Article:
King’s says in a statement that Mr Willetts, who stepped down as a minister before July’s reshuffle, “will work with the Policy Institute at King’s” but will “have a college-wide remit”.
Ed Byrne, the King’s president, said he would “personally greatly value” Mr Willetts’ “insights on current and future strategic opportunities and challenges and how best to position King’s in the evolving higher education environment”.
He will be “engaged in a range of activities, including teaching, and will undertake research for his forthcoming book on higher education”, King’s adds in its statement.
The former minister “will initially teach on a range of undergraduate and postgraduate courses in the Department of Political Economy across the fields of political theory, political economy and comparative public policy, and also contribute to master’s programmes in the Department of Social Science, Health and Medicine”, the college continues.
While Mr Willetts is highly regarded by many in higher education, his appointment may not be welcomed by all staff and students at King’s.
As universities minister he oversaw the trebling of fees to £9,000 and the slashing of direct public funding for teaching, and several of his visits to universities were disrupted by student protestors during his time in office.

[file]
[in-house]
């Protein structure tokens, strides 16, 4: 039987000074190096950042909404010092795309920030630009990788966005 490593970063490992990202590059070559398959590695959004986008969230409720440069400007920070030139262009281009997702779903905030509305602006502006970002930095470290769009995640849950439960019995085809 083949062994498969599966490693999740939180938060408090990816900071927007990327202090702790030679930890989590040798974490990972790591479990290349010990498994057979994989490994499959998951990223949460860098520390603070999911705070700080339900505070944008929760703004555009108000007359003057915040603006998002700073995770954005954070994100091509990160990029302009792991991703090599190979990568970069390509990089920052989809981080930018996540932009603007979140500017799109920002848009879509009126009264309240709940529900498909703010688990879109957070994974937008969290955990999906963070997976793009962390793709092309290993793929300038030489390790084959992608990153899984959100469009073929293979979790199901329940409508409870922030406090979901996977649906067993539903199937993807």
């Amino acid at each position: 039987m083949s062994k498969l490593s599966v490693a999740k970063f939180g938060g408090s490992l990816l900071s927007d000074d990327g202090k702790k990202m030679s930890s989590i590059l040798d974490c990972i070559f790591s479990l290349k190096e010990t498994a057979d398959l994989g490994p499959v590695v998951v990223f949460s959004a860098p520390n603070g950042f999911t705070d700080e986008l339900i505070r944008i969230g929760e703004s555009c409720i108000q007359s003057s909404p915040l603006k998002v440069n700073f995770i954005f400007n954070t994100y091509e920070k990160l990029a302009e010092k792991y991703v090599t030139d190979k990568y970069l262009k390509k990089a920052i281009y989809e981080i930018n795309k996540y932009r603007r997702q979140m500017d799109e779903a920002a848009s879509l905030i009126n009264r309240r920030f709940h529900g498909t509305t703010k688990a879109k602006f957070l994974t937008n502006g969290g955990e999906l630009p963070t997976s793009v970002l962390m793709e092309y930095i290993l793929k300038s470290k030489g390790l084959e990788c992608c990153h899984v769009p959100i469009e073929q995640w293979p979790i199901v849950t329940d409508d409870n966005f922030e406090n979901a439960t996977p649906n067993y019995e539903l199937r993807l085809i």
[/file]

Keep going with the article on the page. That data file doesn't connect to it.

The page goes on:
He was scheduled to give the JD Bernal lecture at Birkbeck, University of London in October 2012 – but the event was cancelled following suggestions that students planned to protest at government higher education policy.
At one stage prior to this summer’s reshuffle, Mr Willetts was on the prime minister’s shortlist for the job as the UK’s EU commissioner, but David Cameron eventually opted for Lord Hill.
Mr Willetts’ appointment at King’s had been expected, as Times Higher Education reported earlier this month.
Jonathan Grant, director of the Policy Institute at King’s, said Mr Willetts “brings vast experience of higher education, policy making and parliamentary process, business and innovation and a focus on the impact agenda. Our students and staff will benefit greatly from his knowledge and wisdom.”
The former minister told THE after stepping down that he was keen to write a “proper book about universities”.
“It won’t exactly be a memoir,” he said, “but given that I have been in opposition and in government working on university policy for almost a decade…I hope I’ve got one or two observations that might be worth recalling.”